Ryanair to expand fleet by 30% with Boeing order for 175 planes
Ryanair is planning to increase its aircraft fleet by 175 planes. That is adding about a third to the 305 planes it owns, bringing the total to around 380. The order with Boeing is worth some £10.3bn and is Ryanair’s biggest and the biggest by any European airline. It will allow some of the older planes to be retired. Ryanair, which flew some 79 million passengers in 2012 link, says it wants to increase its passenger numbers to 100 million a year. The order is for the current generation 737s, whose 737-800 model list price is around $89m each. Some 75 aircraft will replace Ryanair’s existing fleet of 737s. Ryanair has only Boeing planes. Ryanair says “These 175 new planes will enable us to lower cost and airfares further.” Michael O’Leary said “They provide Ryanair with the additional capacity to exploit substantial growth opportunities that currently exist as many of Europe’s flag carrier and smaller airlines are restructuring and reducing their short-haul operations.”
Ryanair to expand by 30% with bumper Boeing order
19 March 2013 (BBC)
Ryanair is planning to increase its aircraft fleet by a third to 400 planes after placing an order with Boeing for 175 planes worth $15.6bn (£10.3bn).
The airline currently has 305 planes. The order will allow older ones to be retired.
The move is a boost for the US planemaker after rival Airbus received a record $24bn order from an Indonesian airline on Monday.
Ryanair hopes to increase its passenger numbers to 100 million a year.
Ryanair, which has has always favoured Boeing aircraft and remains one of the few all-Boeing carriers, said it had received a discount on the price, but did not reveal how deep a discount.
The order is for the current generation 737s, whose 737-800 model list price is $89.1m, but large orders typically involve a discount, which could cut the price paid to half that.
The deal softens the missed opportunity from Indonesia’s Lion Air, as that company had previously given Boeing its own record order.
Boeing’s reputation has taken a blow in recent months after its latest Dreamliner 787 planes were grounded after batteries on some planes emitted smoke.
Flights of these are expected to restart within weeks.
Boeing’s head of commercial airplanes Ray Conner said at a joint news conference with Ryanair on Tuesday that the problems with the 787s had not affected orders.
He added that they were working hard to get the issue sorted out.
Ryanair chief executive Michael O’Leary said he was happy to back Boeing: “Hopefully it will help refocus people’s minds on the fact that Boeing continues to deliver great aircraft and is growing strongly, rather than a minor issue on the 787.”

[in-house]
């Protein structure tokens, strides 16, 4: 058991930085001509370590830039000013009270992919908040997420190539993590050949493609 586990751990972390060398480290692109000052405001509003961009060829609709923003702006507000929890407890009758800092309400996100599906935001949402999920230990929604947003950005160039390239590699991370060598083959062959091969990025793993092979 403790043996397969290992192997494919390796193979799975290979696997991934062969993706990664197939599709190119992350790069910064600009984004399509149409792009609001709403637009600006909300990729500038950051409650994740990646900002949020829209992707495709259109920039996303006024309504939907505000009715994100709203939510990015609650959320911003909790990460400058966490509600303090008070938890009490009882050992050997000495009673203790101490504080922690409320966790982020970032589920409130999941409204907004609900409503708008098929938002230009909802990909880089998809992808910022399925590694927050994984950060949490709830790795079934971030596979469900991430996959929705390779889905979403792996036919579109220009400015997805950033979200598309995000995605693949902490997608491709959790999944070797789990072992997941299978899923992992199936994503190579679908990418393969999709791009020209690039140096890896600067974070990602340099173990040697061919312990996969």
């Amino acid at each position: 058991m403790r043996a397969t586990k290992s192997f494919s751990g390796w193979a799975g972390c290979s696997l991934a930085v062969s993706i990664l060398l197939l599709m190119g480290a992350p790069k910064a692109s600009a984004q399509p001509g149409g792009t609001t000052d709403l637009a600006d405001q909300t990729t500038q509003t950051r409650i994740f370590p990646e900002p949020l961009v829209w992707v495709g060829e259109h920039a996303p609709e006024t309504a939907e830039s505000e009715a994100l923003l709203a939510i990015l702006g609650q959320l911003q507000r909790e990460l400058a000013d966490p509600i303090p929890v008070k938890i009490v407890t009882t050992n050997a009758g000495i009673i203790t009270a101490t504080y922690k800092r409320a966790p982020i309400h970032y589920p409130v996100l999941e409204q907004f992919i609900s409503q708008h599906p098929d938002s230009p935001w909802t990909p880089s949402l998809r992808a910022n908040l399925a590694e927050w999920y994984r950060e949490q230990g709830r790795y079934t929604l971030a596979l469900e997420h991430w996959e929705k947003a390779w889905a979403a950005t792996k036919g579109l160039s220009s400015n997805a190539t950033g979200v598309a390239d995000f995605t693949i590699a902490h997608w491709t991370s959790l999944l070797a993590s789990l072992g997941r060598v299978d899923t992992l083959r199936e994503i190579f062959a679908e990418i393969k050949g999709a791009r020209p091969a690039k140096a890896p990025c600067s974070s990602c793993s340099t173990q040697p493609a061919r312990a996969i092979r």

Donal O’Neill, an analyst with Goodbody Stockbrokers in Dublin, said the order was good for both sides: “This order puts Ryanair back on track for growth at a time when many European airlines are shrinking.
“For Boeing it keeps a major customer on board and helps position it to hook Ryanair for an order of the [next-generation] 737-Max in a few year’s time.”
Boeing 737s compete mainly with Airbus’s A320s in the short-to-medium range, narrow body jet market.
Ryanair’s expansion is expected to have taken place by 2018 and the company said if demand kept growing it could build further on the order with another.
Ryanair’s shares were 4% higher in afternoon trading, while Boeing’s were 0.5% higher.
Ryanair’s £10bn deal for planes
BY PETER WOODMAN
20 MARCH 2013 (Belfast Telegraph)
Low-fare carrier Ryanair has announced a £10bn deal for scores of new planes in an agreement which will create 3,000 jobs across Europe.
Promising even lower fares, the Irish no-frills airline said it was taking 175 new Boeing 737-800s as it aims to fly more than 100 million passengers a year by the beginning of 2019.
Some 75 aircraft will replace Ryanair’s existing fleet of 737s – the “workhorse of the skies”.
Ryanair chief executive Michael O’Leary said: “We are pleased to sign this agreement with Boeing which will expand our fleet to over 400 units, creating over 3,000 new jobs for pilots, cabin crew and engineers, while allowing us to grow our low-cost airline service by about 5% per annum over the next several years.
“Ryanair is proud to buy Boeing, who have always made great aircraft and the 737-800 has been the cornerstone of Ryanair’s success due to its great engineering and phenomenal reliability. These 175 new planes will enable us to lower cost and airfares further.”
The Ryanair announcement follows news earlier this week that Indonesian budget carrier Lion Air was taking 234 of the A320 family of aircraft made by European plane-maker Airbus.
French President Francois Hollande said the contract, worth around £15.8bn, would secure 5,000 jobs over 10 years.